They have no desire to check out the action, to taste the excitement. They play safe, avoiding all contact with potential conflict areas. To the point that I think they are not  just prudently staying away from conflict but actually avoiding any reminders of their country’s instability.

Expecting nothing from the shifting powers that be, they try to build a sense of security on an individual level. Here people have their own tanks, their huge 4x4s with tinted windows. The rich build their own fortresses, taking refuge on the urban hill of Achrafieh or climbing to safety in the foothills. They buy a second home in the mountains as a ski-base-cum-bunker. The not so rich get on with their lives.

After over a year here, I understand the value of burying one’s head in the sand. It is a key survival technique in a country where calamity is said to be on the horizon every day of the year.  Come July, when I have someone else to worry about, I may feel differently, but for now I’m throwing my lot in with this tenacious bunch whose lives and loves are here. And having watched the political weathercock dance like a headless chicken in buffeting winds, it seems like the clouds may blow over, as they have so many times before.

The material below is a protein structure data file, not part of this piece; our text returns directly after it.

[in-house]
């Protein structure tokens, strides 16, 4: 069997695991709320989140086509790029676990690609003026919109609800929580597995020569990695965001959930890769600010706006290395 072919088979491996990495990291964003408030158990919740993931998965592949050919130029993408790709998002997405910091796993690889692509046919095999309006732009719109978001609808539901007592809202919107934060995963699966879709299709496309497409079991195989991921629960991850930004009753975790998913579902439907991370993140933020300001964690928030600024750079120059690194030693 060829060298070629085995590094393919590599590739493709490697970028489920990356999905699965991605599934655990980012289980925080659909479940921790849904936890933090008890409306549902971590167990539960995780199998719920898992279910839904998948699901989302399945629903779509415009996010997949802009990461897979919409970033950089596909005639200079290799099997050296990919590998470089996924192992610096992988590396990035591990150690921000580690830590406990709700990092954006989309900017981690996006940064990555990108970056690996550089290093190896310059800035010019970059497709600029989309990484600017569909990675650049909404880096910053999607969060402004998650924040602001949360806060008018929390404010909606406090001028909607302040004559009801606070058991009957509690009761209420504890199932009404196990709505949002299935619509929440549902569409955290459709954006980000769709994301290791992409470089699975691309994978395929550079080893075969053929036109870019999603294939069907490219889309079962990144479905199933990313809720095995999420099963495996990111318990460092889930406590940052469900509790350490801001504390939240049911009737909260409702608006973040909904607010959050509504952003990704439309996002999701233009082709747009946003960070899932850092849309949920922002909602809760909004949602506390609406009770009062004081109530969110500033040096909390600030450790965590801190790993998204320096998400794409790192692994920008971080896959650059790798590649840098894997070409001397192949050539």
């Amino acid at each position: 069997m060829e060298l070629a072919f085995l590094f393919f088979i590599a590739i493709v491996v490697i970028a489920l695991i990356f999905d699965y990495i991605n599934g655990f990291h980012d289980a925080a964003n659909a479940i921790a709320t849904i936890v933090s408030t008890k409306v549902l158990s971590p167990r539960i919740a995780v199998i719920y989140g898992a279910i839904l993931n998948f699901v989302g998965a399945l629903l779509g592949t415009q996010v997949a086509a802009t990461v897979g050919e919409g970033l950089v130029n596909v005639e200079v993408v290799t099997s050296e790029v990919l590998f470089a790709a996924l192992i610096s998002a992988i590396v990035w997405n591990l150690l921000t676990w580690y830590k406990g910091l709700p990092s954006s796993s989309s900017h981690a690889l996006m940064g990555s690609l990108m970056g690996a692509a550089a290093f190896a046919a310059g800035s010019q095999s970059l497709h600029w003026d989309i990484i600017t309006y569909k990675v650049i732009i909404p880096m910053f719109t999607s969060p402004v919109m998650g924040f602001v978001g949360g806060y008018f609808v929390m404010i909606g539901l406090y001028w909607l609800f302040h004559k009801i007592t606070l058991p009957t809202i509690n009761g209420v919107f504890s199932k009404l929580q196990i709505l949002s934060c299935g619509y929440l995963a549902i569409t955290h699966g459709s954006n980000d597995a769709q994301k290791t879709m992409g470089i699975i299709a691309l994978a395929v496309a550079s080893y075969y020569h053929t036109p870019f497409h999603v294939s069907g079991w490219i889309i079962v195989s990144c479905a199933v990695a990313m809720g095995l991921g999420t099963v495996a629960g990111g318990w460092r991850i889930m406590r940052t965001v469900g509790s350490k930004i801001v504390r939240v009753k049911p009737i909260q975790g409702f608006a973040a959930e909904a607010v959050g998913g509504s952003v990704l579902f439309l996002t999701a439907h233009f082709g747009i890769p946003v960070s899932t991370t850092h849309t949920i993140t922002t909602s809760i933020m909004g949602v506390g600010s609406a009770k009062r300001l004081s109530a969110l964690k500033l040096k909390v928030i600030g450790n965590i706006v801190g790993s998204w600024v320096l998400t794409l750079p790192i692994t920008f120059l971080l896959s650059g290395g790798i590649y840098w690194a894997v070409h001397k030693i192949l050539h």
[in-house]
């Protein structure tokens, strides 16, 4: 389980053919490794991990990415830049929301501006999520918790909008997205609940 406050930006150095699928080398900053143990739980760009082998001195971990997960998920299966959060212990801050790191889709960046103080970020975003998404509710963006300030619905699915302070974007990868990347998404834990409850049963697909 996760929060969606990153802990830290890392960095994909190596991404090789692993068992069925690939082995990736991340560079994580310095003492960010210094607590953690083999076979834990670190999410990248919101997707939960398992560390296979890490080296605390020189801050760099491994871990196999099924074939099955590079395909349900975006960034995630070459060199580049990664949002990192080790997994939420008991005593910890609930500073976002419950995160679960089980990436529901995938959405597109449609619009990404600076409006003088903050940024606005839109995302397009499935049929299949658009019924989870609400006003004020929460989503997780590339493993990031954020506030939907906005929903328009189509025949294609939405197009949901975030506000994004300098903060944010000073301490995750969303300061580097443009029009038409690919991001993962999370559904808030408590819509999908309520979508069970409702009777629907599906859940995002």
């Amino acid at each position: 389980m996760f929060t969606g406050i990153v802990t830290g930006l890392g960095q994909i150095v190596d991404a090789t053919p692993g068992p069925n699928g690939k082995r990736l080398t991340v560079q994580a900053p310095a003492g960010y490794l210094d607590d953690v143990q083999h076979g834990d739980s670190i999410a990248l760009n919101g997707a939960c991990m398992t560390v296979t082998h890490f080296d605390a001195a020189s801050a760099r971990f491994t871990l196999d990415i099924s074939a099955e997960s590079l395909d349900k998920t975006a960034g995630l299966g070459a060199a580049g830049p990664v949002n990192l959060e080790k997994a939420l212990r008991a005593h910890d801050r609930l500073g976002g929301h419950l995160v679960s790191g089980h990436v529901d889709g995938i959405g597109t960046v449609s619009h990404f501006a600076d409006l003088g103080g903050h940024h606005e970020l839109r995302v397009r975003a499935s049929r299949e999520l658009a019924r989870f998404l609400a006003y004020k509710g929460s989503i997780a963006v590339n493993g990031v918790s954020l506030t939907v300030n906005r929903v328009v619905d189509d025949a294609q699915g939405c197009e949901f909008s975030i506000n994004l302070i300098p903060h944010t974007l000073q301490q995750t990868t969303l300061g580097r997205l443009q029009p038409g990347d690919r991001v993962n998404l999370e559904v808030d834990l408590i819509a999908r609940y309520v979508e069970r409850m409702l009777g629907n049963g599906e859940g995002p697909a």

5 Responses to “The small talk of war”

  1. Chrissy says:

    Beautiful words. This is what I have been looking for someone to explain to me.

    And congratulations :)

  2. htj says:

    I have been a reader of your blog for almost a year now, and I have enjoyed every one of your posts, photos, and comments. For that, I would like to say thank you.

    After reading “but others had become settled abroad and for them Lebanon became the land of the olden days, land of their rose-tinted childhood”, I couldn’t help but smile.

    I have been living in the US a little over 30 years now. In those 30-odd years, I have made only a handful of short trips to Lebanon. Lately, I have been contemplating the idea of moving back: teaching, starting a business, etc… my way of giving something back.

    “their attachment to it is unbelievably, irrationally and touchingly deep.” I don’t think anybody has ever put it in such a way before. You are right. It is unbelievable and irrational.

    I often wonder if I can live in Lebanon and preserve my sanity. Your posts, along with a few other non-lebanese bloggers’, paint a excellent picture of what it’s like for a westerner to live in Lebanon: the wonderful, the good, the bad, and the ugly. So I’ll keep reading and learning, trying to determine if my relocation is a good idea.

    Thanks again for the wonderful posts… and congratulations.

    • I’m delighted to hear from a long-term reader. Returning to a home that isn’t quite home any more prompts some kind of reverse culture shock in all of us, and no doubt the Lebanese feel it even more strongly than we lukewarm Brits.
      Thank you for commenting, it is an honour to have thoughtful regular readers, and does me good to know you are out there!

  3. ian alexander says:

    Good Blog Mrs Dargham.